India demands Pakistan take action and ‘stop misleading’ on Kashmir attack
India hit out at Pakistan and demanded it take “credible and viable action” over last week’s deadly bomb attack on a convoy of soldiers in Indian-administered Kashmir, after Pakistan’s Prime Minister offered to assist with investigations.
The Indian government has blamed a Pakistan-based terrorist organization for the attack, which killed at least 40 Indian paramilitary personnel.
“We demand Pakistan to stop misleading the international community and take credible and visible action against the perpetrators of Pulwama terrorist attack and other terrorists and terror groups operating from areas under their control,” India’s Foreign Ministry said in a statement Tuesday.
“It is a well-known fact that Jaish-e-Mohammad and its leader Masood Azhar are based in Pakistan. These should be sufficient proof for Pakistan to take action,” it added.
This was in response to Pakistani Prime Minister Imran Khan who denied his country’s involvement in the attack and offered to help with investigations into the incident.
“I want to offer the Indian government, whatever investigations you want done, we are ready. If you have any actionable intelligence, we will take action,” Khan said earlier Tuesday, in what was his first statement on the attacks.
“We are ready to talk about terrorism as well. Do you think we can solve the issue with war? This issue will be solved with dialogue like in Afghanistan.”
India blamed the bomb attack on Pakistan-based terrorist group Jaish-e-Mohammed and said there was “incontrovertible evidence” that Pakistan had a “direct hand” in the attack.
The attack in the Pulwama district of Kashmir was the deadliest on security forces in Indian-administered Kashmir since the beginning of the insurgency in the late 1980s.
Khan, who was elected prime minister in July 2018, hit back at India’s claims of Pakistani involvement.
“Firstly, you blamed us, without thinking, without any proof,” he said. “Why would we do such an act that would hurt us? We have fought a war, lost 70,000 people in a war on terror, now we are moving towards peace, why would we do this?”
Khan warned that the Indian government should not “remain stuck in the past,” and “blame any incident on Pakistan without moving to any positive steps.”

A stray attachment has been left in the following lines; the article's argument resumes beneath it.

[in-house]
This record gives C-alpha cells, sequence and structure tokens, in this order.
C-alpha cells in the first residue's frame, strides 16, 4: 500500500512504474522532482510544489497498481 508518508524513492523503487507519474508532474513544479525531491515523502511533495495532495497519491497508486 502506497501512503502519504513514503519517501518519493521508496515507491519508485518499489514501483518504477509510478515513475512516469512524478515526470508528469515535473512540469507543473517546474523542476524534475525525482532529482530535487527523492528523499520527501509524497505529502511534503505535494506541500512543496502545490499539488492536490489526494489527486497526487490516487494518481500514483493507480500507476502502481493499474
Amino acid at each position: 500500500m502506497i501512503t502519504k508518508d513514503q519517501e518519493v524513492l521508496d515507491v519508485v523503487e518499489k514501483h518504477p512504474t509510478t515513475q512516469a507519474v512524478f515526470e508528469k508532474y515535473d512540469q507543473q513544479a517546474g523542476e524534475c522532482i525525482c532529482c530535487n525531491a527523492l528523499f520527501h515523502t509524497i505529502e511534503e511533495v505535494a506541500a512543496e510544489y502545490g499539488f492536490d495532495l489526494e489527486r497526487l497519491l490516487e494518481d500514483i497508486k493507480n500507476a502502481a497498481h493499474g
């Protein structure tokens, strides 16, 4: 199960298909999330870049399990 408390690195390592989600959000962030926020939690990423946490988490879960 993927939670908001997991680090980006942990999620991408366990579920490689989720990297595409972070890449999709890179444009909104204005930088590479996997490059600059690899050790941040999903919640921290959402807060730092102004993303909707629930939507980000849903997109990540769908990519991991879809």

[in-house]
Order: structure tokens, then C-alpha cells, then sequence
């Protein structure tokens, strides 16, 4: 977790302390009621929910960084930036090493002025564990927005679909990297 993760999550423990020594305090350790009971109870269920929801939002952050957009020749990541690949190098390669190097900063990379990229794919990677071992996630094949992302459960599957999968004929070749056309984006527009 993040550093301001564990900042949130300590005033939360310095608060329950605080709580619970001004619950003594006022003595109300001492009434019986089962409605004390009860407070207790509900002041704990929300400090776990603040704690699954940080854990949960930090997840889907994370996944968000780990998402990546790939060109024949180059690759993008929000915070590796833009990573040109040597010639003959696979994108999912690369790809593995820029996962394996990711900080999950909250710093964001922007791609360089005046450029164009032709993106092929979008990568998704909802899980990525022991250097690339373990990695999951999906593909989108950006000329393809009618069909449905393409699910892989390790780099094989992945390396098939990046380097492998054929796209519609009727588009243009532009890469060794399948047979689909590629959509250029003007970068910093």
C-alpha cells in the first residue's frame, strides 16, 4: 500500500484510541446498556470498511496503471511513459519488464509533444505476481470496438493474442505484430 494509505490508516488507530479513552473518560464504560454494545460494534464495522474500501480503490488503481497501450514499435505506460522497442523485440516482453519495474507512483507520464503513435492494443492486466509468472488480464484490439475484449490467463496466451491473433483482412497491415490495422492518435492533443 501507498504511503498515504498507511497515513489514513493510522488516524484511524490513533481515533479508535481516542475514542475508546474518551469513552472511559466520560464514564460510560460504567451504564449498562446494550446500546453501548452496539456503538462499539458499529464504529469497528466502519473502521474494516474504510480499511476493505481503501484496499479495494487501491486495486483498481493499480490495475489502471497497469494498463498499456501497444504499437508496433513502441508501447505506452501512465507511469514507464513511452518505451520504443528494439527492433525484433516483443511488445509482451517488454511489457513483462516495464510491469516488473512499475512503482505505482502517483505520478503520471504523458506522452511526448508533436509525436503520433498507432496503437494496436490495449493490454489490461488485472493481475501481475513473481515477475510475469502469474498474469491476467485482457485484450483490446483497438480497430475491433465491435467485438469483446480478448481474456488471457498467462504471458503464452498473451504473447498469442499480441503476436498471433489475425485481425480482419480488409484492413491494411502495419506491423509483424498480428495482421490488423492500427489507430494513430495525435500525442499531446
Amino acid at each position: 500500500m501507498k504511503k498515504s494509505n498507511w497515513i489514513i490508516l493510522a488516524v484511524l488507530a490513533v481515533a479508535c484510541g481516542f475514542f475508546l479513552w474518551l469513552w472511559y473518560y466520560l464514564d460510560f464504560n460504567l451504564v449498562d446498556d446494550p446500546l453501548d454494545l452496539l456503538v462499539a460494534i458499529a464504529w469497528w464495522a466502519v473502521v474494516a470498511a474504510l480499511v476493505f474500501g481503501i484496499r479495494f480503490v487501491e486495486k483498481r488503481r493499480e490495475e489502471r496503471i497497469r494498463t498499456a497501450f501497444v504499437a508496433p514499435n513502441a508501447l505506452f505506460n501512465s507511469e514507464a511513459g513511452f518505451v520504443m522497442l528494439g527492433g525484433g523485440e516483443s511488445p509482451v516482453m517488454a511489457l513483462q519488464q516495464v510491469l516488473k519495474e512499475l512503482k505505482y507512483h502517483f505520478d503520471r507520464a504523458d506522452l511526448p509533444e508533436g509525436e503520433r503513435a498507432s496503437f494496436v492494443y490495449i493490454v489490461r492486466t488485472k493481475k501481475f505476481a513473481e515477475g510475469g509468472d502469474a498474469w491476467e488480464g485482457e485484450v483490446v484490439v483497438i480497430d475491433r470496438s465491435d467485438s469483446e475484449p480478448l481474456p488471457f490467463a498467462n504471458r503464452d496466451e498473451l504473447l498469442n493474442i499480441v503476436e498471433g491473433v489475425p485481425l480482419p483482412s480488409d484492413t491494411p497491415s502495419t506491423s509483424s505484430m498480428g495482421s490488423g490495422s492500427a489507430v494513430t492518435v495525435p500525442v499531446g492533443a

“I am telling you clearly, this is a new Pakistan, we are moving to stability. It is in our interest that no one uses our soil and we don’t allow anyone else to attack,” he said.
Retired Pakistani army officer, Lt. General Talat Masood told CNN that Khan was “playing it cool and statesman-like” and demonstrating that “Pakistan is very keen and willing to open up.”
“He’s also trying to say that Pakistan is interested in having good relations (with India)” said Masood, who is also a defense and security analyst. “I think the path that Pakistan is pursuing is in conflict with the kind of accusations coming from India.”
A post on Khan’s official Instagram account Tuesday featured an image of the prime minister against the backdrop of the national Pakistan flag and the words, “Don’t mess with my country.”
India promises retaliation
In response to the Kashmir attack, India promised retaliation, including commercial and diplomatic steps to “isolate” Pakistan internationally. Delhi has also left the door open for possible military action.
“At this time, the hopes the country has to respond are natural. Our security forces have been given full freedom. We have complete confidence in the courage and bravery of our soldiers,” Indian Prime Minister Narendra Modi said Friday.
Amid escalating tensions between the two nuclear armed countries, Mohammad Faisal, spokesperson for Pakistan’s Ministry of Foreign Affairs, announced Monday that the country had recalled Sohail Mahmood its high commissioner for India.
Pakistan has vehemently denied having a role in the attacks. “We have always condemned acts of violence anywhere in the world,” a Pakistan Ministry of Foreign Affairs statement said. “We strongly reject any insinuation by elements in the Indian media and government that seek to link the attack to Pakistan without investigations.”
Khan said on Tuesday that he had not made a statement before now because of the visit of Saudi Arabia Crown Prince Mohammed bin Salman, who made a two-day trip to Pakistan this week.
Kashmir, a largely mountainous region located between India and Pakistan, has had a tumultuous history.
The region has been bitterly contested by both India and Pakistan following the partition of the two countries in 1947, leading to three wars and numerous other skirmishes.
The attack last week comes more than two years after armed militants entered an army base in the garrison town of Uri, about 63 miles (102 kilometers) from Srinagar — killing 18.
Days after Thursday’s attack four Indian army personnel were killed Monday in a gunfight with militants in the Pulwama district of Indian-administered Kashmir.
Separatist violence in the region has killed more than 47,000 people since 1989, although this toll doesn’t include people who have disappeared due to the conflict. Some human rights groups and nongovernmental organizations put the death toll at twice that amount.